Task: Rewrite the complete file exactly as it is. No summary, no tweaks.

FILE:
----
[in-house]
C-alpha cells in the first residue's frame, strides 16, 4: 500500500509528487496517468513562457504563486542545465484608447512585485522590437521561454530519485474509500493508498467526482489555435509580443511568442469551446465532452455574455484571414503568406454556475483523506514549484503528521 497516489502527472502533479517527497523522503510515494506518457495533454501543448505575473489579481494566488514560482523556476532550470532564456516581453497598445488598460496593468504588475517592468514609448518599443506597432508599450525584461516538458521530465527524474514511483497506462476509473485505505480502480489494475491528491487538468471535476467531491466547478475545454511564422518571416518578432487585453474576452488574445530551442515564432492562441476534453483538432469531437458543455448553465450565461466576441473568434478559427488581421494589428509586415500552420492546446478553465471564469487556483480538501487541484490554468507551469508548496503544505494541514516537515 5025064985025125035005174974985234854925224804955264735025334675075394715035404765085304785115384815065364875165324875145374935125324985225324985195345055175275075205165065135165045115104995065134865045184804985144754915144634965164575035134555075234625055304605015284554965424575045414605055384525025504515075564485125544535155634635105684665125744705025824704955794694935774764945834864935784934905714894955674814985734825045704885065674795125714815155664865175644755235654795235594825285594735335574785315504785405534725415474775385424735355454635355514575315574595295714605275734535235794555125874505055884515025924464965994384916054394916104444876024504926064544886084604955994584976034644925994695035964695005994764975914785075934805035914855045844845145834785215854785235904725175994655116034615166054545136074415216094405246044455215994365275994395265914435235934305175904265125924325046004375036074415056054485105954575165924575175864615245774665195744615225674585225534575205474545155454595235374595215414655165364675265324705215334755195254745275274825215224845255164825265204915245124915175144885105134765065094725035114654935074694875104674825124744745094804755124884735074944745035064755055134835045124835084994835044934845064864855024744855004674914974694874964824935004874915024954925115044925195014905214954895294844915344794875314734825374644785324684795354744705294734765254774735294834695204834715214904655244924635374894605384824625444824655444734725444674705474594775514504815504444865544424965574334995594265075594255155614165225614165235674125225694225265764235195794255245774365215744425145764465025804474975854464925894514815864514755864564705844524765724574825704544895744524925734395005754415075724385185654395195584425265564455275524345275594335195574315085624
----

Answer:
[in-house]
C-alpha cells in the first residue's frame, strides 16, 4: 500500500509528487496517468513562457504563486542545465484608447512585485522590437521561454530519485474509500493508498467526482489555435509580443511568442469551446465532452455574455484571414503568406454556475483523506514549484503528521 497516489502527472502533479517527497523522503510515494506518457495533454501543448505575473489579481494566488514560482523556476532550470532564456516581453497598445488598460496593468504588475517592468514609448518599443506597432508599450525584461516538458521530465527524474514511483497506462476509473485505505480502480489494475491528491487538468471535476467531491466547478475545454511564422518571416518578432487585453474576452488574445530551442515564432492562441476534453483538432469531437458543455448553465450565461466576441473568434478559427488581421494589428509586415500552420492546446478553465471564469487556483480538501487541484490554468507551469508548496503544505494541514516537515 5025064985025125035005174974985234854925224804955264735025334675075394715035404765085304785115384815065364875165324875145374935125324985225324985195345055175275075205165065135165045115104995065134865045184804985144754915144634965164575035134555075234625055304605015284554965424575045414605055384525025504515075564485125544535155634635105684665125744705025824704955794694935774764945834864935784934905714894955674814985734825045704885065674795125714815155664865175644755235654795235594825285594735335574785315504785405534725415474775385424735355454635355514575315574595295714605275734535235794555125874505055884515025924464965994384916054394916104444876024504926064544886084604955994584976034644925994695035964695005994764975914785075934805035914855045844845145834785215854785235904725175994655116034615166054545136074415216094405246044455215994365275994395265914435235934305175904265125924325046004375036074415056054485105954575165924575175864615245774665195744615225674585225534575205474545155454595235374595215414655165364675265324705215334755195254745275274825215224845255164825265204915245124915175144885105134765065094725035114654935074694875104674825124744745094804755124884735074944745035064755055134835045124835084994835044934845064864855024744855004674914974694874964824935004874915024954925115044925195014905214954895294844915344794875314734825374644785324684795354744705294734765254774735294834695204834715214904655244924635374894605384824625444824655444734725444674705474594775514504815504444865544424965574334995594265075594255155614165225614165235674125225694225265764235195794255245774365215744425145764465025804474975854464925894514815864514755864564705844524765724574825704544895744524925734395005754415075724385185654395195584425265564455275524345275594335195574315085624